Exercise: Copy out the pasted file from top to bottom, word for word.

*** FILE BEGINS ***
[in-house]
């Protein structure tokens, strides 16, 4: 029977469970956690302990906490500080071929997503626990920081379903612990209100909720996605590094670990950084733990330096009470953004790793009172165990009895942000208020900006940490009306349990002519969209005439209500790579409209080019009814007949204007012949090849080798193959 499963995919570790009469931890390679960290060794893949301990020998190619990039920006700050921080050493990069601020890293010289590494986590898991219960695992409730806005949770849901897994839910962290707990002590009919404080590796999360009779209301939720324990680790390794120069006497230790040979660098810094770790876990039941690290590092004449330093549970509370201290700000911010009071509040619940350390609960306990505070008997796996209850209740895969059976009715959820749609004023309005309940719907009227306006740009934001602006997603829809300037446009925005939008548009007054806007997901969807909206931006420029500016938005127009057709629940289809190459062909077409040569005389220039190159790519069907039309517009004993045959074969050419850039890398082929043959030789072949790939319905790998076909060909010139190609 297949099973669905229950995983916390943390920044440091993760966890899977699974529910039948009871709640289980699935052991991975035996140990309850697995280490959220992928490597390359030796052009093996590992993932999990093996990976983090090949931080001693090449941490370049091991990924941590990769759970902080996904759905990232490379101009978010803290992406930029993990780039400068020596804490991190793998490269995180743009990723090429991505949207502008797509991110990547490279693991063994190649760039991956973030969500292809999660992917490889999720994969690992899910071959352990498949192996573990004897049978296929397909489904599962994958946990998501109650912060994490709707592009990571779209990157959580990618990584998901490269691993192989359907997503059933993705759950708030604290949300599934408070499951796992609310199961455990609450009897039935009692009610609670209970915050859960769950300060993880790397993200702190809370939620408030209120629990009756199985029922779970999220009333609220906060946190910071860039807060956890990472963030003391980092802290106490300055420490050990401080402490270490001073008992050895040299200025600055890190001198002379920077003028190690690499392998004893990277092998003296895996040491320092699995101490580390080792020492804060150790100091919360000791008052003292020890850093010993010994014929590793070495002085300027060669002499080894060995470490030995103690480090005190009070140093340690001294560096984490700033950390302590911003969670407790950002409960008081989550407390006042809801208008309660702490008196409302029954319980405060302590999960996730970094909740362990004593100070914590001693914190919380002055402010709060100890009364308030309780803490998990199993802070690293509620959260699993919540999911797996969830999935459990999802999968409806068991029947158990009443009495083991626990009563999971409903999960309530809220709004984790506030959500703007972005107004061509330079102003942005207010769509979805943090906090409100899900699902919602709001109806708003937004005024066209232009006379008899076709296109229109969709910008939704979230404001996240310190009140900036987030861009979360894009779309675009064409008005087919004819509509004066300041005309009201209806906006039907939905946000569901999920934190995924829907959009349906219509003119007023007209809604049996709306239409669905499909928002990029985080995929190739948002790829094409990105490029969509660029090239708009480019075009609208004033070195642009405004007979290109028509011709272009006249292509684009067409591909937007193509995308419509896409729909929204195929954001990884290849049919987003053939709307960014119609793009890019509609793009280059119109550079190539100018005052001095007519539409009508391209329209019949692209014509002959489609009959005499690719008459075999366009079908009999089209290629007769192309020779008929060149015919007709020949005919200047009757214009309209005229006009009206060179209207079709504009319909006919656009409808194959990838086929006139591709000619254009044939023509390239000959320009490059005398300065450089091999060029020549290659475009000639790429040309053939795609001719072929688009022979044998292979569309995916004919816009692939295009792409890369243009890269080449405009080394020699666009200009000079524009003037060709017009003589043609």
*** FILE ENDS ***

[in-house]
């Protein structure tokens, strides 16, 4: 029977469970956690302990906490500080071929997503626990920081379903612990209100909720996605590094670990950084733990330096009470953004790793009172165990009895942000208020900006940490009306349990002519969209005439209500790579409209080019009814007949204007012949090849080798193959 499963995919570790009469931890390679960290060794893949301990020998190619990039920006700050921080050493990069601020890293010289590494986590898991219960695992409730806005949770849901897994839910962290707990002590009919404080590796999360009779209301939720324990680790390794120069006497230790040979660098810094770790876990039941690290590092004449330093549970509370201290700000911010009071509040619940350390609960306990505070008997796996209850209740895969059976009715959820749609004023309005309940719907009227306006740009934001602006997603829809300037446009925005939008548009007054806007997901969807909206931006420029500016938005127009057709629940289809190459062909077409040569005389220039190159790519069907039309517009004993045959074969050419850039890398082929043959030789072949790939319905790998076909060909010139190609 297949099973669905229950995983916390943390920044440091993760966890899977699974529910039948009871709640289980699935052991991975035996140990309850697995280490959220992928490597390359030796052009093996590992993932999990093996990976983090090949931080001693090449941490370049091991990924941590990769759970902080996904759905990232490379101009978010803290992406930029993990780039400068020596804490991190793998490269995180743009990723090429991505949207502008797509991110990547490279693991063994190649760039991956973030969500292809999660992917490889999720994969690992899910071959352990498949192996573990004897049978296929397909489904599962994958946990998501109650912060994490709707592009990571779209990157959580990618990584998901490269691993192989359907997503059933993705759950708030604290949300599934408070499951796992609310199961455990609450009897039935009692009610609670209970915050859960769950300060993880790397993200702190809370939620408030209120629990009756199985029922779970999220009333609220906060946190910071860039807060956890990472963030003391980092802290106490300055420490050990401080402490270490001073008992050895040299200025600055890190001198002379920077003028190690690499392998004893990277092998003296895996040491320092699995101490580390080792020492804060150790100091919360000791008052003292020890850093010993010994014929590793070495002085300027060669002499080894060995470490030995103690480090005190009070140093340690001294560096984490700033950390302590911003969670407790950002409960008081989550407390006042809801208008309660702490008196409302029954319980405060302590999960996730970094909740362990004593100070914590001693914190919380002055402010709060100890009364308030309780803490998990199993802070690293509620959260699993919540999911797996969830999935459990999802999968409806068991029947158990009443009495083991626990009563999971409903999960309530809220709004984790506030959500703007972005107004061509330079102003942005207010769509979805943090906090409100899900699902919602709001109806708003937004005024066209232009006379008899076709296109229109969709910008939704979230404001996240310190009140900036987030861009979360894009779309675009064409008005087919004819509509004066300041005309009201209806906006039907939905946000569901999920934190995924829907959009349906219509003119007023007209809604049996709306239409669905499909928002990029985080995929190739948002790829094409990105490029969509660029090239708009480019075009609208004033070195642009405004007979290109028509011709272009006249292509684009067409591909937007193509995308419509896409729909929204195929954001990884290849049919987003053939709307960014119609793009890019509609793009280059119109550079190539100018005052001095007519539409009508391209329209019949692209014509002959489609009959005499690719008459075999366009079908009999089209290629007769192309020779008929060149015919007709020949005919200047009757214009309209005229006009009206060179209207079709504009319909006919656009409808194959990838086929006139591709000619254009044939023509390239000959320009490059005398300065450089091999060029020549290659475009000639790429040309053939795609001719072929688009022979044998292979569309995916004919816009692939295009792409890369243009890269080449405009080394020699666009200009000079524009003037060709017009003589043609």